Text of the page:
Details of an FAA investigation released last week uncovered enough evidence to conclude that the competency of any airmen examined by designated pilot examiner (DPE) Bruce Kalashian in the agency’s Fresno, Calif., flight standards district office (FSDO) between January 2012 and January 2014 should be considered in doubt. “As a result of the evidence obtained during the investigation, the FAA has determined that these airmen will require reexamination of their competency pursuant with 49 U.S.C.
As of January 1 the FAA’s Airmen Certification branch began issuing mechanic and repairman certificates with a new design on the back of the certificate honoring Charles E. Taylor, who served as the Wright brothers’ mechanic and is credited with building the engine for the 1903 Wright Flyer. Since the introduction of the updated airman certificate in 2003, the mechanic and repairman community has requested that the FAA issue a certificate that represents Taylor’s contributions.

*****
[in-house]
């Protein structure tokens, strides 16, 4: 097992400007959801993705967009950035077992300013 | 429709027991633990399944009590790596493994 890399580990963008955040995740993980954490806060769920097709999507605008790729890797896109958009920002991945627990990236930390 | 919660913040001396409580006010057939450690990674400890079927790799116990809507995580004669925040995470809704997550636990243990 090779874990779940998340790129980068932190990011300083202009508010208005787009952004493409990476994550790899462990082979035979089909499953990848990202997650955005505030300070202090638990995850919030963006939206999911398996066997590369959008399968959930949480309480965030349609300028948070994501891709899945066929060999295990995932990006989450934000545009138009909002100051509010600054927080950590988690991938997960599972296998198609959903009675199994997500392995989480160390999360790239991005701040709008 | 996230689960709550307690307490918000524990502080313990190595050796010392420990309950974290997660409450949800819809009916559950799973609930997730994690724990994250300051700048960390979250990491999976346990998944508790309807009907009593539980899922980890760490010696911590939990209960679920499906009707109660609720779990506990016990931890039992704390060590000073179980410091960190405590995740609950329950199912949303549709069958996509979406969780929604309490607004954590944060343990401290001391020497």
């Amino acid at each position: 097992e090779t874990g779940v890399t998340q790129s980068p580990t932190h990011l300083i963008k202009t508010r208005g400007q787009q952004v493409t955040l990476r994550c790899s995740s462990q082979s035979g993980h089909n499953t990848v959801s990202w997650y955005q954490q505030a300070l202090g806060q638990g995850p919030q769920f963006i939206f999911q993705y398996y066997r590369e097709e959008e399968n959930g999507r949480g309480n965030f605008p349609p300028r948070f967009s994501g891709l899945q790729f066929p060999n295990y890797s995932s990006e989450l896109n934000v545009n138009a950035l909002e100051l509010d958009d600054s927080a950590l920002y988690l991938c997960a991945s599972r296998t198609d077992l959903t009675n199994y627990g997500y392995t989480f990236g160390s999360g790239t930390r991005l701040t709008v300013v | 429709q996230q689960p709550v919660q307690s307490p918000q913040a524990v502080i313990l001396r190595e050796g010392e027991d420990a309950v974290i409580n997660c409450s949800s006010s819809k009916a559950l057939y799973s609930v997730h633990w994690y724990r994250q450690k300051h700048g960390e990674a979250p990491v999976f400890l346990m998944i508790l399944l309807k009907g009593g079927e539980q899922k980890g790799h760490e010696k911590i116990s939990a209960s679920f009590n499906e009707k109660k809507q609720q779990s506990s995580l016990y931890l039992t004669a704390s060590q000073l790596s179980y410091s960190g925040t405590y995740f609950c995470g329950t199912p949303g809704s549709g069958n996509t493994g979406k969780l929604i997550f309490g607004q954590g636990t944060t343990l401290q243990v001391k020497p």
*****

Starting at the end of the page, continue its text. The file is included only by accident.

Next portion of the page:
Dale Meiler, lead maintenance inspector for Banyan Air Service at Fort Lauderdale Executive Airport, is the recipient of the ATP/NATA General Aviation Service Technician’s Award. The annual honor is given in recognition of the outstanding performance of a licensed airframe and powerplant mechanic or radio repairman who has practiced his or her craft for 20 or more years.
On October 30, Dr. Jan Galla opened an aviation medical examination office at the Jet Aviation facilities on Teterboro Airport. Galla, a cardiac surgeon for the past 20 years, decided to become an aviation medical examiner (AME) full-time after five years of offering airman medical exams in his spare time. Galla’s practice is solely for aviation medical exams, primarily for professional flight crews.
Telex Communications, a long-time provider of commercial aviation headsets, has a new product that offers battery-free active noise reduction (ANR). The Airman 850, being demonstrated at Booth No. 2106, is the only headset on the commercial market to use voltage from microphone bias to power its active noise reduction technology and requires no special aircraft panel power.
Hayden Sheaffer, the pilot-in-command of the Cessna 150 that violated the Washington, D.C. ADIZ on May 11, will be allowed to reapply for his airman certificate in 10 months. The FAA reduced the original one-year penalty and Sheaffer, 69, agreed to drop his appeal to the NTSB.